Attempts have been made to produce improved conducting polymers suitable for the foregoing purposes, by synthesising novel monomeric materials from which to prepare the polymers. However the manufacture of the new monomers is both complicated and expensive and the polymers arising are relatively unstable and still exhibit colour in their conducting form.
The present invention seeks to minimise or avoid the above difficulties by providing conducting polymers having improved properties and provides a modified method of production by which this can be achieved.
Thus, the present invention provides a method of preparing a conductive polymer by electrochemically polymerizing a monomer component comprising at least one monomer in an electrochemical cell having at least an anode and a cathode, which method comprises
introducing into the cell a solution containing the monomer component and an electrolyte,
maintaining the solution at a temperature within a range of from 0° to -40° C. inclusive, and
repeatedly cycling an electrode potential applied to the cell between cathodic and anodic limits one of which (A) is fixed and the other of which (B) is set at a value at which anodic or cathodic polymerization takes place, thereby to effect the electrochemical polymerization,
which method comprises the additional steps, prior to the polymerization, of
i) repeatedly cycling an electrode potential applied to the cell between cathodic and anodic limits one of which (A) is fixed and the other of which (B) is set at a value having a magnitude below that at which anodic or cathodic polymerization may take place,
ii) holding each of the limits (A) and (B) at their respective fixed and set values and simultaneously monitoring a trace of current/voltage (hereinafter referred to as a cyclic voltammogram or CV) until the trace becomes stable, and thereafter
iii) progressively increasing the value of the limit (B) until the said value reaches a critical potential having a minimum magnitude at which anodic or cathodic polymerization is initiated.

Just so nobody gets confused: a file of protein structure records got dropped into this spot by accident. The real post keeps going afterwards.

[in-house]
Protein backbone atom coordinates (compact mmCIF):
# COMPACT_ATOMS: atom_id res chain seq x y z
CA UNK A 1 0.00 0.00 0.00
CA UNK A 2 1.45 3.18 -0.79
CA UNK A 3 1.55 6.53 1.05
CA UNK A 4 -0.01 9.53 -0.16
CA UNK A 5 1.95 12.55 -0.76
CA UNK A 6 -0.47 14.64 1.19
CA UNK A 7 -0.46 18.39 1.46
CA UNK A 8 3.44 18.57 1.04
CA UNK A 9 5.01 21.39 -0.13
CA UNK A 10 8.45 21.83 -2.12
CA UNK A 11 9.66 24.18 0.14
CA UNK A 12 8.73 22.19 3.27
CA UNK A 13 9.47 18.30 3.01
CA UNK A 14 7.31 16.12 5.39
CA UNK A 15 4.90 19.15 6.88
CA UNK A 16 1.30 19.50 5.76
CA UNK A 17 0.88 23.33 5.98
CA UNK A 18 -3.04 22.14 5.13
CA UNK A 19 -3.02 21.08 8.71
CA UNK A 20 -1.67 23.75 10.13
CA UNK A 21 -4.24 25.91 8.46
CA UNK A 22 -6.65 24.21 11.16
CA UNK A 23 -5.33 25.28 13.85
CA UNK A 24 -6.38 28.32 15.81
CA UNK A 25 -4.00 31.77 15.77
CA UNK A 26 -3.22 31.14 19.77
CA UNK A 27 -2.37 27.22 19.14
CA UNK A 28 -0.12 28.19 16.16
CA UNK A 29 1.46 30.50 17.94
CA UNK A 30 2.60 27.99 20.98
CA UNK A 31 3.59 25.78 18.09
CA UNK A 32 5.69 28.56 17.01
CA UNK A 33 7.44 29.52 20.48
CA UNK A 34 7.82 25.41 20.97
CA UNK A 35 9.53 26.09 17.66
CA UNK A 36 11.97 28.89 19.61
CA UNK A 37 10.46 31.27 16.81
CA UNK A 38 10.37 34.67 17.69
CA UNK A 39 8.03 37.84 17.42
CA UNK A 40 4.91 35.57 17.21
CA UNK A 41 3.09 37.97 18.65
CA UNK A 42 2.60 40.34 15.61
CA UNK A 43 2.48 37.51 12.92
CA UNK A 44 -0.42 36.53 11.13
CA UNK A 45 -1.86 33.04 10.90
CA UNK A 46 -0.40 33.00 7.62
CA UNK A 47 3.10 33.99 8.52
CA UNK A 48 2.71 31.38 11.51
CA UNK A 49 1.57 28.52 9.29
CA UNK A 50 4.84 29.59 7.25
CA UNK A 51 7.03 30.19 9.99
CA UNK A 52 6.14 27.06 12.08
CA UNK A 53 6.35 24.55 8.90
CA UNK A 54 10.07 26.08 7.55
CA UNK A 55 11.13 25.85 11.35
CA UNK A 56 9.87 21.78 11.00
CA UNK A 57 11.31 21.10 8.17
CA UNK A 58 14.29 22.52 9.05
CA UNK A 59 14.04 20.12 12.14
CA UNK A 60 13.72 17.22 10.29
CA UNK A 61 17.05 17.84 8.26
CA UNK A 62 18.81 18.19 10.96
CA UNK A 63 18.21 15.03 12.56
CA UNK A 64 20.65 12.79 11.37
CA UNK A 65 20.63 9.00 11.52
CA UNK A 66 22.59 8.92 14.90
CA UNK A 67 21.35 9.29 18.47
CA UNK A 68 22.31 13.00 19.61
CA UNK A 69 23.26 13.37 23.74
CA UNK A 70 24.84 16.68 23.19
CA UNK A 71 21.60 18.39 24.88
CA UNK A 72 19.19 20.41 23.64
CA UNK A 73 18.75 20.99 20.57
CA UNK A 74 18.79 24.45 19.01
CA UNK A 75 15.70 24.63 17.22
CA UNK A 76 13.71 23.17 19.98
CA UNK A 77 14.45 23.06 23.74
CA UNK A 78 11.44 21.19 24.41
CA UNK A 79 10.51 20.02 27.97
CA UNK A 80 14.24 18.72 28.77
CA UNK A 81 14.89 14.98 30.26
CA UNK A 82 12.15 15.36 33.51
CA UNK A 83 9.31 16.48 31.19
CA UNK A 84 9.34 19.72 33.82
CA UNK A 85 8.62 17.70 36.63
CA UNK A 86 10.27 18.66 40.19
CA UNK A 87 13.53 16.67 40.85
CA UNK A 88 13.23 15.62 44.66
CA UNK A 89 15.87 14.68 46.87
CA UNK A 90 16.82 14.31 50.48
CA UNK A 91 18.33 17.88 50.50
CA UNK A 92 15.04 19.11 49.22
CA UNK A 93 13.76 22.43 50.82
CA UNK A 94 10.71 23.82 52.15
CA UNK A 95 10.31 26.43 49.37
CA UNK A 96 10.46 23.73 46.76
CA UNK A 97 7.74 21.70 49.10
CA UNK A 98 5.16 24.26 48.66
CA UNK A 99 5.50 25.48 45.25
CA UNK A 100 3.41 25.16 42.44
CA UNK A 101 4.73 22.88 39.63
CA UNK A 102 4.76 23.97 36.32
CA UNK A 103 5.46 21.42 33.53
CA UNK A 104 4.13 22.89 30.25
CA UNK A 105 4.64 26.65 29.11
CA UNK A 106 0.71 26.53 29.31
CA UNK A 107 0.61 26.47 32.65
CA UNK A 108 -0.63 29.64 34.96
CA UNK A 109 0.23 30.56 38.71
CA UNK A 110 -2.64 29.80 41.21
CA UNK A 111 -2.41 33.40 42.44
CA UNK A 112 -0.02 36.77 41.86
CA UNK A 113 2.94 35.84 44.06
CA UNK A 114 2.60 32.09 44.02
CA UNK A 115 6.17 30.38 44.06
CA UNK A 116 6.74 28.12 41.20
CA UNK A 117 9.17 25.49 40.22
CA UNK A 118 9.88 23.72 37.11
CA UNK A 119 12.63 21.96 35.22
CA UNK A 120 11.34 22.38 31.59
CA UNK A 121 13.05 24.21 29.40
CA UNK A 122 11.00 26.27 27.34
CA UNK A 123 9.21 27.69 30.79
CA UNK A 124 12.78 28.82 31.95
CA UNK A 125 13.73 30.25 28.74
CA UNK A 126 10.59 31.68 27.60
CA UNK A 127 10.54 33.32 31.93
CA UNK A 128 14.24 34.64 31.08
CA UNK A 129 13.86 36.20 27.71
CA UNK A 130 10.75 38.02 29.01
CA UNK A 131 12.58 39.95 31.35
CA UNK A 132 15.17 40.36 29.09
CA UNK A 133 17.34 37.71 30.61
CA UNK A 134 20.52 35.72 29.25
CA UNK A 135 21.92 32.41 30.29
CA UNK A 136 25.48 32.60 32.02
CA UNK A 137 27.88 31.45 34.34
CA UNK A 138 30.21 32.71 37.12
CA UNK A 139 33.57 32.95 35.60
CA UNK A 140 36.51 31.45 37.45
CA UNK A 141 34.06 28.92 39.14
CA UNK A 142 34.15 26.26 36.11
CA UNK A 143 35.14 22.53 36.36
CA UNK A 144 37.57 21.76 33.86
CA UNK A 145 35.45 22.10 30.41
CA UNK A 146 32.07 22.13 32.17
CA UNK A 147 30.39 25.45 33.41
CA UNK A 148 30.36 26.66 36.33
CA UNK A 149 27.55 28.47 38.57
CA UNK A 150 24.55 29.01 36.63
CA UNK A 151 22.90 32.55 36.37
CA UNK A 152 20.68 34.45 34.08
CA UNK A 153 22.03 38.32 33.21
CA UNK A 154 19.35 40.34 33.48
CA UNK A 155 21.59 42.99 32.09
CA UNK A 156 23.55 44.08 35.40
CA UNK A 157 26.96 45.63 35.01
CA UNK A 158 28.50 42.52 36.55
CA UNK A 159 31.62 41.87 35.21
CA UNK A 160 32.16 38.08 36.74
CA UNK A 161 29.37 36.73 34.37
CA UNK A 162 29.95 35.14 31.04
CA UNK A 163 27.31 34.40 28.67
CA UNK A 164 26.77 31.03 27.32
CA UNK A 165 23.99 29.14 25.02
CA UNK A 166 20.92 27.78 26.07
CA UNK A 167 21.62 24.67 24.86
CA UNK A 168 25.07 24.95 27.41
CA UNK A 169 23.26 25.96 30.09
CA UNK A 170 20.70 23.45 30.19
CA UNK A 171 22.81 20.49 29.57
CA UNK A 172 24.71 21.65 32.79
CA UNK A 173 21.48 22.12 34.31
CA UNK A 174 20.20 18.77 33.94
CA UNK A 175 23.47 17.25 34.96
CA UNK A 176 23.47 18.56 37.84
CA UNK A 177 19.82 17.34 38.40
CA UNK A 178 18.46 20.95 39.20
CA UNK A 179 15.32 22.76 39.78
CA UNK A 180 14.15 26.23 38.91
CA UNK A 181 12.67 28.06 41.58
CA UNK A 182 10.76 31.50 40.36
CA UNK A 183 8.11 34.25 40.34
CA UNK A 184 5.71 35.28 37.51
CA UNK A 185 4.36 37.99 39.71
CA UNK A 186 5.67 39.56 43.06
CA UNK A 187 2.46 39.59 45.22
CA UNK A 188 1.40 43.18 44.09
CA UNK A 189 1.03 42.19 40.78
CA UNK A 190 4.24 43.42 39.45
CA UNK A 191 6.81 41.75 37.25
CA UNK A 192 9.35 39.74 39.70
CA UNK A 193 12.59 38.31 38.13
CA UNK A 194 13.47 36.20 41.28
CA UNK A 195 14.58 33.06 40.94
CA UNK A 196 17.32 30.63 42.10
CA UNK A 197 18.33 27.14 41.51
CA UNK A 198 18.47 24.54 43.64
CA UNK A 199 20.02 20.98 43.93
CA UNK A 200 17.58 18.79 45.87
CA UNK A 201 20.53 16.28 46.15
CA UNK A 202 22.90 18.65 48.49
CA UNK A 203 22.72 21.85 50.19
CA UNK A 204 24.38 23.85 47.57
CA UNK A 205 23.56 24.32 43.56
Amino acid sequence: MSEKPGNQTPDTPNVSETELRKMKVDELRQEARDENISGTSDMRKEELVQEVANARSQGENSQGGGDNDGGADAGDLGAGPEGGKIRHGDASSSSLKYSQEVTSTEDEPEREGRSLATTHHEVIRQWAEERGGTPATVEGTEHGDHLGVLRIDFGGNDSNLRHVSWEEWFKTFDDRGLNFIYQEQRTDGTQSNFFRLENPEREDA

The polymerization may then be carried out by repeatedly cycling to this minimum critical potential, or to a potential having a magnitude no more than 0.01 V greater.
Moreover, it is often found that after initiation of polymerization it is necessary gradually to increase the limit to which the potential is cycled in order to maintain polymerization as the polymer film builds up to the desired thickness.
By cycling the electrode potential in this manner before initiation of polymerization and gradually increasing the value of potential (B) which is to induce polymerization up to a value at which polymerization is to be carried out it is possible simultaneously to achieve
(a) stable electrolytic conditions under which polymerization is carried out, and
(b) selection of a potential (B) which is the minimum required efficiently to effect polymerization thereby allowing growth of the polymer film to occur as slowly and therefore in as controlled a manner as possible.
Furthermore, by continuing to cycle the electrode potential during polymerization a slow, controlled, stable polymer growth can be maintained until the desired film thickness is achieved.
Under such specified, carefully controlled conditions we found that it is possible to provide films which are highly transparent in the visible region. The films may be capable of switching between conducting and non-conducting states and may be highly transparent in the visible region in at least one of these states, preferably the conducting state and more preferably in both their conducting and non-conducting states. They may also be opaque in the infra-red region, especially when in their conductive state thus rendering them particularly useful as coatings for windows capable of retaining heat within a building. Moreover, the films may have particularly stable conductive properties.